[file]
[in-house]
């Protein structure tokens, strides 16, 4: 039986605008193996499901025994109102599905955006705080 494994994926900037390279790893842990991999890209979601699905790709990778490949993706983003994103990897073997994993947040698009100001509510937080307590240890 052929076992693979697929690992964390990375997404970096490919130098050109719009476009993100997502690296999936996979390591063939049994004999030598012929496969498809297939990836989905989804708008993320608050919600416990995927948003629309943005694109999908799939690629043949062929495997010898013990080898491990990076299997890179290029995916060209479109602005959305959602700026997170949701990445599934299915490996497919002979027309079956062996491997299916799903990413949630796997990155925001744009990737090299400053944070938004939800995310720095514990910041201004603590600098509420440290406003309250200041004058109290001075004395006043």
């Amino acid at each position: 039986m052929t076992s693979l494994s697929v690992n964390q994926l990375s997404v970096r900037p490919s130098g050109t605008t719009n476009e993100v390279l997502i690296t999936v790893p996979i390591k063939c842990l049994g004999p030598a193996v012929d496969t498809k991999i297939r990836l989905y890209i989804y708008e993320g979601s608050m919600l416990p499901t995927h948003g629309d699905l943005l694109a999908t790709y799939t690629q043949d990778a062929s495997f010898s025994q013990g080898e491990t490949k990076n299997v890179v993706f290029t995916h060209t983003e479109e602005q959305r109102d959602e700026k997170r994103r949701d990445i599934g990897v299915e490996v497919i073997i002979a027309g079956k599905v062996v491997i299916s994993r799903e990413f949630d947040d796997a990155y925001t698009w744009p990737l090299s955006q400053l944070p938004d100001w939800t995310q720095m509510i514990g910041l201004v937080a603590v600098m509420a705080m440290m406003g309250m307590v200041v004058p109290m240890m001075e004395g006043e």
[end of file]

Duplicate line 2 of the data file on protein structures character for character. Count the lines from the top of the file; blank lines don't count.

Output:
């Protein structure tokens, strides 16, 4: 039986605008193996499901025994109102599905955006705080 494994994926900037390279790893842990991999890209979601699905790709990778490949993706983003994103990897073997994993947040698009100001509510937080307590240890 052929076992693979697929690992964390990375997404970096490919130098050109719009476009993100997502690296999936996979390591063939049994004999030598012929496969498809297939990836989905989804708008993320608050919600416990995927948003629309943005694109999908799939690629043949062929495997010898013990080898491990990076299997890179290029995916060209479109602005959305959602700026997170949701990445599934299915490996497919002979027309079956062996491997299916799903990413949630796997990155925001744009990737090299400053944070938004939800995310720095514990910041201004603590600098509420440290406003309250200041004058109290001075004395006043």